Recently, I made up a joke: "Have you seen The Passion of the Christ? I hear the crucifixion scene is so gory that the Red Cross had to launch a fake-blood drive." For days I went around telling that joke. "Fake-blood drive!" Iíd say. "Get it?" The number of people who got it: zero. A few of my more charitable friends smiled weakly, but mostly people looked at me with expressions that fell somewhere between pity and contempt. Weird. The joke seemed to warrant at least a titter of amusement, if not a guffaw. So, confused and a little hurt, I decided to find out where Iíd gone wrong.
According to humor theorists, we are roused to laughter, for the most part, by having our expectations defeated. The idea of an extremely tall woman marrying an extremely short man, for example, makes us laugh because there is an incongruity involved. Moreover, we know that extremely short men have tiny penises, and tiny penises are inherently funny. Closely related to incongruity is inversion: we laugh at Oscar Wildeís "Work is the curse of the drinking classes" because we know that drinking too much can lead to a flaccid penis. Flaccid penises, too, are inherently funny. But why?
Friedrich Nietzsche once said, "Not with wrath do we kill, but with laughter." Nietzsche, we should point out, was German, so he wouldnít recognize a joke if it came up and invaded Poland. Different cultures laugh at different things. Indeed, knowing what tickles a particular cultureís funny bone can tell you a lot about that culture. The French, for example, are amused by the fact that humans are mortal creatures, alone in an uncaring universe; this means, of course, that the French are a bunch of pretentious assholes. Italians laugh at sex, because they are a sensuous people with hairy shoulders; Russians laugh at hardship, because otherwise theyíd have to kill themselves; Poles laugh at sausages, because sausages, especially Polish ones, are inherently funny.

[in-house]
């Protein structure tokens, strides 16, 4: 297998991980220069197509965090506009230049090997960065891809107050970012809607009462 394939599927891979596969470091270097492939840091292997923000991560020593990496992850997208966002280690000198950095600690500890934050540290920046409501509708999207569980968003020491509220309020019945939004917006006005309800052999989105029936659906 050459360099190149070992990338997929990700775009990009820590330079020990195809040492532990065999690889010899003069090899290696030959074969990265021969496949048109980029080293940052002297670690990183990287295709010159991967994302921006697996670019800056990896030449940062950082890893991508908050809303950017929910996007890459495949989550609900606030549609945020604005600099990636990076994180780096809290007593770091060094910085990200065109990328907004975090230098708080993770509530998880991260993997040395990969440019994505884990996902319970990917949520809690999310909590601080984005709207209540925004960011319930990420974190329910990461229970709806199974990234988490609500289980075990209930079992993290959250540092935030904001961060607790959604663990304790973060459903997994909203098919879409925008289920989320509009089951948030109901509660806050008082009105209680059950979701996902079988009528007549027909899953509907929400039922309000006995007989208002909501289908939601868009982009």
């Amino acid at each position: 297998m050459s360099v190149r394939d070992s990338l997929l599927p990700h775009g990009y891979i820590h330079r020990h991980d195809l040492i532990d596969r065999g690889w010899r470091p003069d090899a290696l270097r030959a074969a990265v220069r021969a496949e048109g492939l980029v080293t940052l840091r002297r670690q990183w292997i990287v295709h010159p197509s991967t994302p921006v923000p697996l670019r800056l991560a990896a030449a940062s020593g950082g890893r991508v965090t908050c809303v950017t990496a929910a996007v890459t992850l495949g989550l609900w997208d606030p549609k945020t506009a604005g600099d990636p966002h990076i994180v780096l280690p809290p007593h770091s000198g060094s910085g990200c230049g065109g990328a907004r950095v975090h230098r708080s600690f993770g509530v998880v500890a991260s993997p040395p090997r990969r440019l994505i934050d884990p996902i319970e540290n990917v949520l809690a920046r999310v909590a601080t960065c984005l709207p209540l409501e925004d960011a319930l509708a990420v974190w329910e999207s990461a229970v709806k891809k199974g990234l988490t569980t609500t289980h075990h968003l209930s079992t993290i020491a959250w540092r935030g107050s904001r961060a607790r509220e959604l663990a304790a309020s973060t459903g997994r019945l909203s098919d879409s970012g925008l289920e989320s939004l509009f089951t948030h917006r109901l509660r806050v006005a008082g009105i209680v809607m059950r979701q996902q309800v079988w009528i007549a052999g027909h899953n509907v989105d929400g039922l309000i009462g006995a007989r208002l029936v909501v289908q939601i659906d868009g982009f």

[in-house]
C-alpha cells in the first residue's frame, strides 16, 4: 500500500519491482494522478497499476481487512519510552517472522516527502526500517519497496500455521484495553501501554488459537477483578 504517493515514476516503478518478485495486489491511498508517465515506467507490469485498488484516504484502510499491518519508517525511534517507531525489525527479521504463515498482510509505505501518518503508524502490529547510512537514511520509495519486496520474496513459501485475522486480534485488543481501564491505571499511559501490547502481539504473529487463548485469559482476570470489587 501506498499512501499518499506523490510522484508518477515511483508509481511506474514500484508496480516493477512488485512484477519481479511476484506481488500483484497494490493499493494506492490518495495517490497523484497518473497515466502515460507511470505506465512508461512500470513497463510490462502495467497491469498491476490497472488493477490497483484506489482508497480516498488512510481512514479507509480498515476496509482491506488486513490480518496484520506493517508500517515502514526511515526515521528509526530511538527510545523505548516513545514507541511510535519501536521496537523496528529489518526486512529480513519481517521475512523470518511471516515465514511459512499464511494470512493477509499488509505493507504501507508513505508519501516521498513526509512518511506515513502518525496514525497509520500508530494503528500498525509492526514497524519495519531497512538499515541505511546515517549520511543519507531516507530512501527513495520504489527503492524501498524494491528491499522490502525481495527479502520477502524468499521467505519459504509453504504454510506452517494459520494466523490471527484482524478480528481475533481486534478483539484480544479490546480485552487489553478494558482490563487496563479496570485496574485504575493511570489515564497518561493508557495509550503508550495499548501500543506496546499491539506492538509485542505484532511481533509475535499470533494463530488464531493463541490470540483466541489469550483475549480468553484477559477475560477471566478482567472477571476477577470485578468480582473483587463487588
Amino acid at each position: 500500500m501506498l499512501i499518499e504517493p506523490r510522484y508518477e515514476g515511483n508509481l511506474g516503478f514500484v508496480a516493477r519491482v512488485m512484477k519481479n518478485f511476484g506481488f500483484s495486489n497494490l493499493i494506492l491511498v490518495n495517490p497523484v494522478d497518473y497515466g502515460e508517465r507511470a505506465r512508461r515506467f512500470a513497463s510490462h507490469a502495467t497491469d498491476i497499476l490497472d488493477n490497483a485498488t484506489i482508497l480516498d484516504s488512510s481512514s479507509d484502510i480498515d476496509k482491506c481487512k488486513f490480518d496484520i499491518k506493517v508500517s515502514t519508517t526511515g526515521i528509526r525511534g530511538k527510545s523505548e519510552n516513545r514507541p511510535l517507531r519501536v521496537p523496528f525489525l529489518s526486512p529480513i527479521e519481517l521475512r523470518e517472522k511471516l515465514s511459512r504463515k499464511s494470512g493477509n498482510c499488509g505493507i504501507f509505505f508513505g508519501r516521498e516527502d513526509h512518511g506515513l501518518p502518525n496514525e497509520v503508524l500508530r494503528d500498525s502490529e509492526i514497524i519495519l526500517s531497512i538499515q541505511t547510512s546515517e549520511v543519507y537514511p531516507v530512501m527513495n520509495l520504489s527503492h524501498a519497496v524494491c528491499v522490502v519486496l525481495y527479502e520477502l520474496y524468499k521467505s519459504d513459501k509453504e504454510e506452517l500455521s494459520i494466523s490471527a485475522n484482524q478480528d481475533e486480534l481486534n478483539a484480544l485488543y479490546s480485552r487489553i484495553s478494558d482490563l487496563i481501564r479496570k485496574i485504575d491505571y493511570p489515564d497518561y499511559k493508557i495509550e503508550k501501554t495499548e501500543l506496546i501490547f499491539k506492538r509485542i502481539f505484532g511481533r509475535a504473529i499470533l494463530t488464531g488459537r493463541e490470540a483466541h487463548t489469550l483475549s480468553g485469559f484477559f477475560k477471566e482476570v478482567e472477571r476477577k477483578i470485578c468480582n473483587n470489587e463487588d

It is also widely understood that some nationalities are more amusing than others. As an Englishman, I am obliged to be funny ó itís written in our Magna Carta. No such responsibility, apparently, burdens the people of Afghanistan. I once read an anthology of Afghan humor, which generally consisted of various cautionary tales about people stealing each otherís sheep and then losing more sheep than they managed to steal. The book was edifying enough ó I, for one, will never be tempted to steal a sheep from anyone named Mozhgan ó but I canít say it reduced me to helpless laughter.
Different periods, too, have been funnier than others. Since the dawn of the species, when the first man got stuck to the sole of a woolly mammoth, humans have been laughing at physical humor. Actual jokes, however, are a much more recent phenomenon. Indeed, before the 1940s there had not been a single amusing wisecrack told anywhere, not even in England. Even William Shakespeare, the author of more than a dozen so-called comedies, was about as funny as a flat tire. Take Twelfth Night, a comedic play described by one scholar as "escapist folderol":